Bank of England boss Mark Carney will unveil a new phase of monetary policy today.
The Bank is expected to announce a policy of “forward guidance”, a promise to keep interest rates low well into the future.
The Bank is likely to reduce longer-term interest rates as short-terms rates are already at historic lows. This will help the bank to “lock-in” customers at lower rates for longer.
The reforms come after chancellor George Osborne called for the BoE to consider “unconventional” methods of boosting the economy. Statistics released yesterday show that the economy is at long last starting to recover with the UK services sector rising by 1.2% in 12 months, although the recovery is still deemed to be fragile.
Here’s our round-up of the Mark Carney chatter:
The Financial Times: Senior members of the Bank don’t want to promise low interest rates.
“It is Mark Carney’s big idea to lift the UK economy out of the doldrums and into what he has termed “escape velocity”. Others interpret this as a self-sustaining recovery.
“However, while Mr Carney’s a fan of guidance, the rest of the MPC might take some convincing. Four of the current membership, including deputy governor Charlie Bean and chief economist Spencer Dale, have spoken out against forward guidance in the past.”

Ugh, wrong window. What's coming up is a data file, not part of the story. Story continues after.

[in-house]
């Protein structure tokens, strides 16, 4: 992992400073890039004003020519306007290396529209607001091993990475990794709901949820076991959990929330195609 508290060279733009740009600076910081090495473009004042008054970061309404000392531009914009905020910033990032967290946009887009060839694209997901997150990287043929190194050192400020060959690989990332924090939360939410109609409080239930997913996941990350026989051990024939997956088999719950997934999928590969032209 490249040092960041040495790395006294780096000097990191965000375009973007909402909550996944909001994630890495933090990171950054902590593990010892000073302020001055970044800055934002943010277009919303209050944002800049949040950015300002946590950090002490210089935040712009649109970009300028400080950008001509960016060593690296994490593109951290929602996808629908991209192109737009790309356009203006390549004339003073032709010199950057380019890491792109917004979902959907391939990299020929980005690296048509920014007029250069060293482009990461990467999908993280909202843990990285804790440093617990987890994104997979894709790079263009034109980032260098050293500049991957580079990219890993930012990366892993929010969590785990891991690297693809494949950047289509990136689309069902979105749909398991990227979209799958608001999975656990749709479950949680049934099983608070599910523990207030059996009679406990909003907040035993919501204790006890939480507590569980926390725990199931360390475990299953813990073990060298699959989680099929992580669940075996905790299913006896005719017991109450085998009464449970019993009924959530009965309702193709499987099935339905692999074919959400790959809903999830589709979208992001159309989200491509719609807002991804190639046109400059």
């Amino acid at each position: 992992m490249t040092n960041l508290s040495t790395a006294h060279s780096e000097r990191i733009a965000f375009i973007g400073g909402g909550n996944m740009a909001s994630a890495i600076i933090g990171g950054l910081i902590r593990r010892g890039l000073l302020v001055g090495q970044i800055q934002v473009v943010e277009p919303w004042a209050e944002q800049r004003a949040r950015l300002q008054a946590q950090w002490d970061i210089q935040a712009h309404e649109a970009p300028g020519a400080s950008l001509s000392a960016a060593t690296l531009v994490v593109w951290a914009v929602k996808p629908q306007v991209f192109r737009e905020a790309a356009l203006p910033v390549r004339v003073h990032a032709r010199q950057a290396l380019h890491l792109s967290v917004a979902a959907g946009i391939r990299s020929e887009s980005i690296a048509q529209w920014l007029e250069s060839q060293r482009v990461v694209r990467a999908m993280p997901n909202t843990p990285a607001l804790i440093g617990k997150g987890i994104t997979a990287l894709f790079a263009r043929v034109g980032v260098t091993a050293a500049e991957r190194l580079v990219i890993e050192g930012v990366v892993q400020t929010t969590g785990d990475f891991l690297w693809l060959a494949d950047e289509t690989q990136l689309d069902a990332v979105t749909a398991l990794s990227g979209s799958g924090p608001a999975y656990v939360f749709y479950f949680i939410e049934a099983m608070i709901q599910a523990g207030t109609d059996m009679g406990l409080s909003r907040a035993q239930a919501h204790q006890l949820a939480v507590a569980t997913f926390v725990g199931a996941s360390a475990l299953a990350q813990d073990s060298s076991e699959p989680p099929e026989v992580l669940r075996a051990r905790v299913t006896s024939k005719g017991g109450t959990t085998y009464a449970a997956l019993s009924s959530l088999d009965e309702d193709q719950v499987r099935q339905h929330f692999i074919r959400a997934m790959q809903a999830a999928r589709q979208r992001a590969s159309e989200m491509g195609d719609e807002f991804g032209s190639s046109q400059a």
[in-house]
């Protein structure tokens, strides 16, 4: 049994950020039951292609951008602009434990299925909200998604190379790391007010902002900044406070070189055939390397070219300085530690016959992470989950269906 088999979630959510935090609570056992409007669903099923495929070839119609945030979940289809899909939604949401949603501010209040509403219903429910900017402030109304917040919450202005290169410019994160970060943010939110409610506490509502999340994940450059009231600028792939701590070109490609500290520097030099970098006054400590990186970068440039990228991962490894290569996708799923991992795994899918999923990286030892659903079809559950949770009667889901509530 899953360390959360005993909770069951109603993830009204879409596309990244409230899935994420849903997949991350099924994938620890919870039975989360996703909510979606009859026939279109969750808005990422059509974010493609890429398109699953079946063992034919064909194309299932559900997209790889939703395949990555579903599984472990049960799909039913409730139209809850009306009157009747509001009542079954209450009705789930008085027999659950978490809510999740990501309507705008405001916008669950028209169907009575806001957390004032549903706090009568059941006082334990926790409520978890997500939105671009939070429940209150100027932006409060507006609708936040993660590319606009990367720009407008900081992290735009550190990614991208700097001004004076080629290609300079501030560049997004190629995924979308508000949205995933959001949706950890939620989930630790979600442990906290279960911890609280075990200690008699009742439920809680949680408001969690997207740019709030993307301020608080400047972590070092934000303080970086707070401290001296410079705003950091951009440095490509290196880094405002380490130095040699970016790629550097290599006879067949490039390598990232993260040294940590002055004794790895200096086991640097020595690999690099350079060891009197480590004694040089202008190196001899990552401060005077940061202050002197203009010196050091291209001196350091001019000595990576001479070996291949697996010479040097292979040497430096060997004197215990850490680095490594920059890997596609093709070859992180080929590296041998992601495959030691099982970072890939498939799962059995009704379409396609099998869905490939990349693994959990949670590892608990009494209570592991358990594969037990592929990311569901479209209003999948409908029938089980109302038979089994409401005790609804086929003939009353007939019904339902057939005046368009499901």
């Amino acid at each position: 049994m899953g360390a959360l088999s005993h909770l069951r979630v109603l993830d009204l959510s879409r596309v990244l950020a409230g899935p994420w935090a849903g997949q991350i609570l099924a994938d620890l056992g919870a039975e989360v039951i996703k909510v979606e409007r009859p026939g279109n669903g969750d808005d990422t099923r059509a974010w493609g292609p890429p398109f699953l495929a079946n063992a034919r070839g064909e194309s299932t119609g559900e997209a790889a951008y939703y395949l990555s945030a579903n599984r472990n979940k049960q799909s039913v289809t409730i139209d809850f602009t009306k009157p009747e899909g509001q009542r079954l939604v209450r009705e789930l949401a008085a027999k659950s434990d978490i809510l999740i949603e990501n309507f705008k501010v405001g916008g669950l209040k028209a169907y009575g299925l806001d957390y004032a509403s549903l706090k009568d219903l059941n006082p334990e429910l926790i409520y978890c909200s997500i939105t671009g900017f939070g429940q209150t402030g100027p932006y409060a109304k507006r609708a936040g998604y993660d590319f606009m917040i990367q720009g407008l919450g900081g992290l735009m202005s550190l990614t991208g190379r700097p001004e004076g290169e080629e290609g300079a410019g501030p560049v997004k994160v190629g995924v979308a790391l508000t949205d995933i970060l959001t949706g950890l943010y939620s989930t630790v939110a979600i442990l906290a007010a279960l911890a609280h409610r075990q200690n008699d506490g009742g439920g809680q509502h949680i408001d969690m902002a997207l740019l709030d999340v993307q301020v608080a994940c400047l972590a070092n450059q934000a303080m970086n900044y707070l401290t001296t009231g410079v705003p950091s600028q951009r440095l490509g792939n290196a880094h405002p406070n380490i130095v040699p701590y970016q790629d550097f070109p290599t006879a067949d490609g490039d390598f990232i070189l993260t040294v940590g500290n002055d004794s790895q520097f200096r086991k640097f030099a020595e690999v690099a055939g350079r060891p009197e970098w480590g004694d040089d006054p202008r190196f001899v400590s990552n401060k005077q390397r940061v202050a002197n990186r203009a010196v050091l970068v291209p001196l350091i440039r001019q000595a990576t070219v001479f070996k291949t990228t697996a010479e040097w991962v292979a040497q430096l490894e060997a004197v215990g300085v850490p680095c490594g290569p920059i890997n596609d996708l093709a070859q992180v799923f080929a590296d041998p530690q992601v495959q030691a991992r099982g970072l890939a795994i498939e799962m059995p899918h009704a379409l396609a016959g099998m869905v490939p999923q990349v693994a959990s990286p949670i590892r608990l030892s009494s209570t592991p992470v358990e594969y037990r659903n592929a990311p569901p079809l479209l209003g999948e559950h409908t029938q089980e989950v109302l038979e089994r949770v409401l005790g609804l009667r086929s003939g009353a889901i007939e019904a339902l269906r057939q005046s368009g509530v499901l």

Former Monetary Policy Committee member Andrew Sentance has expressed his doubts about the loose monetary policy:
“I’m a bit of a sceptic about this type of forward guidance. The big challenge for Carney is moving away from emergency policy. We’re not in an economic emergency now. We need to get out of that mode of thinking.”
City A.Meditor Allister Heath in the Daily Telegraph: “Increasing rates will send shockwaves around the world”
“Upping rates by a quarter or even half a percent, for starters, would send shockwaves around the world. It would reinforce the Bank’s commitment to controlling inflation and that it believes that the worst of the crisis is behind us. It would boost confidence in the recovery, confirm that the process of normalisation has begun and act as a warning to still over-leveraged firms and families that this is the last chance for them to get their act together.”
Reuters: Carney was an early pioneer of forward guidance
“As central bank chief in his native Canada in 2009, he took what was then the unusual step of committing to putting interest rates on ice for more than a year during the worst of the crisis.
“The task looks a lot more complicated in London.”
Barclays economist Simon Hayes: No “shock and awe” expected from Carney
“This [guidance] may not constitute the ‘shock and awe’ monetary activism that came to be expected from Governor Carney when he was first appointed, but the improved economic circumstances have reduced the need for emergency support.”
Sir John Gieve, former deputy governor: Forward guidance would help improve the bank’s communication with the general public
“The main impact will come through how it affects the economy.
“But Mark Carney is also very keen to reach out beyond the narrow audience of central bank watchers, to ordinary people and companies. I think he can do that if he can keep the message simple and plain.”